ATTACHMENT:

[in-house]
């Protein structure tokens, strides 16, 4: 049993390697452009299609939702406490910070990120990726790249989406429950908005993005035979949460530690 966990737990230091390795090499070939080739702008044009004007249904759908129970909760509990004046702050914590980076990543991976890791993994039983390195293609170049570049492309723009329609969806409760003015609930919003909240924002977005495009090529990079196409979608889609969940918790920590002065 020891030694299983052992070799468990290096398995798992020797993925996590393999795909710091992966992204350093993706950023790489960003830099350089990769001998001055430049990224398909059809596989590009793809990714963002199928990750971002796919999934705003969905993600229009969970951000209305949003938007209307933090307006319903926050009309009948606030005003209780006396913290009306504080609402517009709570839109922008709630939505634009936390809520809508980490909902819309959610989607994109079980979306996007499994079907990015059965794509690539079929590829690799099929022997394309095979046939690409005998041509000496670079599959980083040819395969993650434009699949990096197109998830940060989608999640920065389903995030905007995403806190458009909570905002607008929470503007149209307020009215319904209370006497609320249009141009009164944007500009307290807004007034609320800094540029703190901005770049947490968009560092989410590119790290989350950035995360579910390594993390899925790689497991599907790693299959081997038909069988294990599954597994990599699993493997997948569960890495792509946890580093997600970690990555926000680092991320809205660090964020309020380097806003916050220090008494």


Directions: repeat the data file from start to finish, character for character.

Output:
[in-house]
């Protein structure tokens, strides 16, 4: 049993390697452009299609939702406490910070990120990726790249989406429950908005993005035979949460530690 966990737990230091390795090499070939080739702008044009004007249904759908129970909760509990004046702050914590980076990543991976890791993994039983390195293609170049570049492309723009329609969806409760003015609930919003909240924002977005495009090529990079196409979608889609969940918790920590002065 020891030694299983052992070799468990290096398995798992020797993925996590393999795909710091992966992204350093993706950023790489960003830099350089990769001998001055430049990224398909059809596989590009793809990714963002199928990750971002796919999934705003969905993600229009969970951000209305949003938007209307933090307006319903926050009309009948606030005003209780006396913290009306504080609402517009709570839109922008709630939505634009936390809520809508980490909902819309959610989607994109079980979306996007499994079907990015059965794509690539079929590829690799099929022997394309095979046939690409005998041509000496670079599959980083040819395969993650434009699949990096197109998830940060989608999640920065389903995030905007995403806190458009909570905002607008929470503007149209307020009215319904209370006497609320249009141009009164944007500009307290807004007034609320800094540029703190901005770049947490968009560092989410590119790290989350950035995360579910390594993390899925790689497991599907790693299959081997038909069988294990599954597994990599699993493997997948569960890495792509946890580093997600970690990555926000680092991320809205660090964020309020380097806003916050220090008494």